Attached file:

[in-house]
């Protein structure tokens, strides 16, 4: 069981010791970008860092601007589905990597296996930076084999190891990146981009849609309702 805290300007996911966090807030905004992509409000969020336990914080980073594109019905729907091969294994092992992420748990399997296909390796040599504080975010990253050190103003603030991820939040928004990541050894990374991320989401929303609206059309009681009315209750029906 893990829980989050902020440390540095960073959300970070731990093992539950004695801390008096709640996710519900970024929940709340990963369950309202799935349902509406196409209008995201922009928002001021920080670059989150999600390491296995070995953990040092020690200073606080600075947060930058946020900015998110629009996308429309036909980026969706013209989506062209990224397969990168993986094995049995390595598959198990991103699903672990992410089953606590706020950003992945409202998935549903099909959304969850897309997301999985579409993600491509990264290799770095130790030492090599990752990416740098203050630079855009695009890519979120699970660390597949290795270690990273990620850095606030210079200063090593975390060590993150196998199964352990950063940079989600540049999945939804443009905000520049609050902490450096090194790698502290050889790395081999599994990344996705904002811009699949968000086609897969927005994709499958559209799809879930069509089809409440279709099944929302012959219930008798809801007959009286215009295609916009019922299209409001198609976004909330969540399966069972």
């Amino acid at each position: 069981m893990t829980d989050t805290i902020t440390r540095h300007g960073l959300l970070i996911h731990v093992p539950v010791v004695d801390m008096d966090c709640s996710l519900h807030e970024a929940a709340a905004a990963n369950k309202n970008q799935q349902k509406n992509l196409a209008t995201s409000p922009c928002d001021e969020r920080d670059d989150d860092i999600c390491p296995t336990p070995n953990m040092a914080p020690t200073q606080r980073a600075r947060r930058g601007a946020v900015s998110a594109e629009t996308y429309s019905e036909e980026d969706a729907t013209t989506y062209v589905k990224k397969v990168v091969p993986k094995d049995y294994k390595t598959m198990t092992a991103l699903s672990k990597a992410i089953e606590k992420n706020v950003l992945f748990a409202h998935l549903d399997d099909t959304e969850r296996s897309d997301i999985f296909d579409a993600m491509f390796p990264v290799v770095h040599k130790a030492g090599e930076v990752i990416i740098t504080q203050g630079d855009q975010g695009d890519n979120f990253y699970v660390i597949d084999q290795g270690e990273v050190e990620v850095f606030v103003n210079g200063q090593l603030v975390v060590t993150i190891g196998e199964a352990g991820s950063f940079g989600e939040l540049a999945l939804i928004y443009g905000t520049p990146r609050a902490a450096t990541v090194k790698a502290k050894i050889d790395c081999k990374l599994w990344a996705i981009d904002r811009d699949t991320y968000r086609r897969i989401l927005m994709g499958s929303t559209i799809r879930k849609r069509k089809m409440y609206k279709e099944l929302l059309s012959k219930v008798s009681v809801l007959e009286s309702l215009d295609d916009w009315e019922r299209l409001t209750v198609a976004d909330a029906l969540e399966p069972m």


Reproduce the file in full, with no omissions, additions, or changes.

[in-house]
């Protein structure tokens, strides 16, 4: 069981010791970008860092601007589905990597296996930076084999190891990146981009849609309702 805290300007996911966090807030905004992509409000969020336990914080980073594109019905729907091969294994092992992420748990399997296909390796040599504080975010990253050190103003603030991820939040928004990541050894990374991320989401929303609206059309009681009315209750029906 893990829980989050902020440390540095960073959300970070731990093992539950004695801390008096709640996710519900970024929940709340990963369950309202799935349902509406196409209008995201922009928002001021920080670059989150999600390491296995070995953990040092020690200073606080600075947060930058946020900015998110629009996308429309036909980026969706013209989506062209990224397969990168993986094995049995390595598959198990991103699903672990992410089953606590706020950003992945409202998935549903099909959304969850897309997301999985579409993600491509990264290799770095130790030492090599990752990416740098203050630079855009695009890519979120699970660390597949290795270690990273990620850095606030210079200063090593975390060590993150196998199964352990950063940079989600540049999945939804443009905000520049609050902490450096090194790698502290050889790395081999599994990344996705904002811009699949968000086609897969927005994709499958559209799809879930069509089809409440279709099944929302012959219930008798809801007959009286215009295609916009019922299209409001198609976004909330969540399966069972």
């Amino acid at each position: 069981m893990t829980d989050t805290i902020t440390r540095h300007g960073l959300l970070i996911h731990v093992p539950v010791v004695d801390m008096d966090c709640s996710l519900h807030e970024a929940a709340a905004a990963n369950k309202n970008q799935q349902k509406n992509l196409a209008t995201s409000p922009c928002d001021e969020r920080d670059d989150d860092i999600c390491p296995t336990p070995n953990m040092a914080p020690t200073q606080r980073a600075r947060r930058g601007a946020v900015s998110a594109e629009t996308y429309s019905e036909e980026d969706a729907t013209t989506y062209v589905k990224k397969v990168v091969p993986k094995d049995y294994k390595t598959m198990t092992a991103l699903s672990k990597a992410i089953e606590k992420n706020v950003l992945f748990a409202h998935l549903d399997d099909t959304e969850r296996s897309d997301i999985f296909d579409a993600m491509f390796p990264v290799v770095h040599k130790a030492g090599e930076v990752i990416i740098t504080q203050g630079d855009q975010g695009d890519n979120f990253y699970v660390i597949d084999q290795g270690e990273v050190e990620v850095f606030v103003n210079g200063q090593l603030v975390v060590t993150i190891g196998e199964a352990g991820s950063f940079g989600e939040l540049a999945l939804i928004y443009g905000t520049p990146r609050a902490a450096t990541v090194k790698a502290k050894i050889d790395c081999k990374l599994w990344a996705i981009d904002r811009d699949t991320y968000r086609r897969i989401l927005m994709g499958s929303t559209i799809r879930k849609r069509k089809m409440y609206k279709e099944l929302l059309s012959k219930v008798s009681v809801l007959e009286s309702l215009d295609d916009w009315e019922r299209l409001t209750v198609a976004d909330a029906l969540e399966p069972m």